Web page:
This could and did lead to many misunderstandings about who ‘owned’ what in Scotland, not helped by the many layered ‘ownership’ patterns. So if we assume the theory that underlying Dow’s work was an image of Gaelic Scotland is correct, to start creating that ‘mind map’ the lands of the Gordon Earldom of Huntly actually makes a good starting point. It also has to be remembered that the sources of tunes available to us today were not available then and so what may have not been from a modern perspective the ‘ideal’ tune to use was probably the best fit known to the maps creater at that period of time.
The feudal Earldom of Huntly stretched from the lowland east of Scotland across to include what is now Fort William in what was then the Gaelic speaking west. The stone built fort which was started in 1690 and named after William of Orange, was intended as a control over the Lochaber Camerons and MacDonalds. It was only after building was underway when it came to the attention of Huntly that he pointed out to the Crowns ministers in London that they had not received permission from him as the superior of the land to build anything, and further more they now owed him feu duties for the privilege of keeping it.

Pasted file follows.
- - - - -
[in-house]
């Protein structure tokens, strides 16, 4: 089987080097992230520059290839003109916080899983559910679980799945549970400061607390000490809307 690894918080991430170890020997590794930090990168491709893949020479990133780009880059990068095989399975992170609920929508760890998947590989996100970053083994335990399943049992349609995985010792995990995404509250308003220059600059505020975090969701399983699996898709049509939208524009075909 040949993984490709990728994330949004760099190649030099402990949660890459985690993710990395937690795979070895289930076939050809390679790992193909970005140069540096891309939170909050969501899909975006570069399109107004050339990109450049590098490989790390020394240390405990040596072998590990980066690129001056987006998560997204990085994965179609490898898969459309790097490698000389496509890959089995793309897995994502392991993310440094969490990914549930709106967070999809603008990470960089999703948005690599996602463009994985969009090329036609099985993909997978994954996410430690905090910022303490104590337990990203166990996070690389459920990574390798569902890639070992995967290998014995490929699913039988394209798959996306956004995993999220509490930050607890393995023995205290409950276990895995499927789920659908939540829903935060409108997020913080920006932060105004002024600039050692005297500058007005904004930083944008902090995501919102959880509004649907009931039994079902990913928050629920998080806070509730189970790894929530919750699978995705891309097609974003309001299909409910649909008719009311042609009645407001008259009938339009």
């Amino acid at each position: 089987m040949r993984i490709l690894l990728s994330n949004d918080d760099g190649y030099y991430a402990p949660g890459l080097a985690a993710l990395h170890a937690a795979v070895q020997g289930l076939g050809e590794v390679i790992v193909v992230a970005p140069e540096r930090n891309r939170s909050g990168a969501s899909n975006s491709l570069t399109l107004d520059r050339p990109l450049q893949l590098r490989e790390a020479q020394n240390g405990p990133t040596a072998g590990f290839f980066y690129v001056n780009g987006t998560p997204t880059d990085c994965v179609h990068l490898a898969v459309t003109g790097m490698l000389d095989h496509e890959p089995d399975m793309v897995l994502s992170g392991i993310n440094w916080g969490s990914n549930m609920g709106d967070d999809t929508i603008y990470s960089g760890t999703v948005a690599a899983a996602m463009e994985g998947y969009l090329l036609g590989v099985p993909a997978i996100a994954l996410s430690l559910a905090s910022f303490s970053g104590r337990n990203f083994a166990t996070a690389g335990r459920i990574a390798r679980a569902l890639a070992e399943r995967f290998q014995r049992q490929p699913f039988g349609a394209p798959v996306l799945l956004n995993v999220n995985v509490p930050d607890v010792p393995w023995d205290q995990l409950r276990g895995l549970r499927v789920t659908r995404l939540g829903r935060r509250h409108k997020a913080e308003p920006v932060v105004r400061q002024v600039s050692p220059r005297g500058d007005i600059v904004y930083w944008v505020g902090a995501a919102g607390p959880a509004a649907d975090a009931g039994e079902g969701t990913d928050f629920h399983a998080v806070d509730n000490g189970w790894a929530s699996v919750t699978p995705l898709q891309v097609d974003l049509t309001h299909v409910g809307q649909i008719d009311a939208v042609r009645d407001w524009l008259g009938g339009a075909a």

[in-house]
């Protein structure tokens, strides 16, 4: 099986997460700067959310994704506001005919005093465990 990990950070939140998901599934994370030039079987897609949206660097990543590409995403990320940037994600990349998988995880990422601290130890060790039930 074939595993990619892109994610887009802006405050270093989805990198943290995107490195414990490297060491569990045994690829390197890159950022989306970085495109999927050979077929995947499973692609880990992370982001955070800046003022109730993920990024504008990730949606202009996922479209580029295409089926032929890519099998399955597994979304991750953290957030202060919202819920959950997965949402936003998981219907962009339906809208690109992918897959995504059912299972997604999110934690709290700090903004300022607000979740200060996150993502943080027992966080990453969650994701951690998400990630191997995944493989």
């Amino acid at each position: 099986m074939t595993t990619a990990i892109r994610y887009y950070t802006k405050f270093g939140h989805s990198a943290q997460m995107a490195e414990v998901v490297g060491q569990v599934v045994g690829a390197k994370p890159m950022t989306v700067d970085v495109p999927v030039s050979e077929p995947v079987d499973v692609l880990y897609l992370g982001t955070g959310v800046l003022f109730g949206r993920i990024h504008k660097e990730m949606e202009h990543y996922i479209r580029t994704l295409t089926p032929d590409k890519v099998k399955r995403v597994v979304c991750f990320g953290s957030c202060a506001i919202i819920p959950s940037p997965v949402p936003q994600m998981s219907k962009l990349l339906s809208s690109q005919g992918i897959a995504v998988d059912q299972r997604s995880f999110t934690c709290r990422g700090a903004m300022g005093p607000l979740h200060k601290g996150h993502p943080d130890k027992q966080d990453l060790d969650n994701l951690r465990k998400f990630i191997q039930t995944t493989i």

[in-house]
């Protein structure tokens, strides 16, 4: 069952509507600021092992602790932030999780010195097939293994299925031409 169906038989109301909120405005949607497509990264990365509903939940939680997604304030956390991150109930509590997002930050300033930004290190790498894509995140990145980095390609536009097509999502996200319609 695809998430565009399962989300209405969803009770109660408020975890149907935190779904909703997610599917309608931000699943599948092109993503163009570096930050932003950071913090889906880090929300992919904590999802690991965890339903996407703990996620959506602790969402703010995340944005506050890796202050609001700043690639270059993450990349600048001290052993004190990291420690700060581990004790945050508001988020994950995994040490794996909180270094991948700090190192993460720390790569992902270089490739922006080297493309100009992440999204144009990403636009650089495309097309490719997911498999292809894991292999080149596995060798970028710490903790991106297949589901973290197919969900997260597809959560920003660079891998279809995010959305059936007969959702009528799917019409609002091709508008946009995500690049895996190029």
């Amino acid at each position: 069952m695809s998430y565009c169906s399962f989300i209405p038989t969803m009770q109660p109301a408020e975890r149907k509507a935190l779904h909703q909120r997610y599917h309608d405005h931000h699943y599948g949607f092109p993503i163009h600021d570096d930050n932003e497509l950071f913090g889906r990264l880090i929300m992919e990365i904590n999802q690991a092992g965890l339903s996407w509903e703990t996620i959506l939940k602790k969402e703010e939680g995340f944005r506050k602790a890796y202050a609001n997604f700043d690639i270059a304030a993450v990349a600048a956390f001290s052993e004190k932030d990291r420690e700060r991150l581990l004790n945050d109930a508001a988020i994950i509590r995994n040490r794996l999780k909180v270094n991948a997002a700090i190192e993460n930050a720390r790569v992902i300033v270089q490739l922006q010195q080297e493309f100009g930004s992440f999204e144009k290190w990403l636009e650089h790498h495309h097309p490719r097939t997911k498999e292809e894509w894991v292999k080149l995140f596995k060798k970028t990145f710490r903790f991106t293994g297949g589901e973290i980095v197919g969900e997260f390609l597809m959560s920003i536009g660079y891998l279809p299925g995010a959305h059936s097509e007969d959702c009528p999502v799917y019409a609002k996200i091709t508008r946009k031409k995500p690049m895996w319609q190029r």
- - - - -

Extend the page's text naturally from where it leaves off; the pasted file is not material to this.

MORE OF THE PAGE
In terms of defining that greater Strathspey ‘hole’ in the mental map which centres around Angus Cumming at Grantown, the Gordon lands form the northern boundary and with the addition of the lands of MacDonald of Keppoch, albeit that they were entirely held by him from Huntley establishes the north–western boundary of the hole while the Earldom of Athole completes the south and south–western part. The eastern side of the ‘hole’ actually follows what is known today as the ‘Highland Line’ between what was regarded as the Highland/Lowland boundary, so no Gaelic titled tune for that part, except it is here that the inclusion of Harlaw comes into play.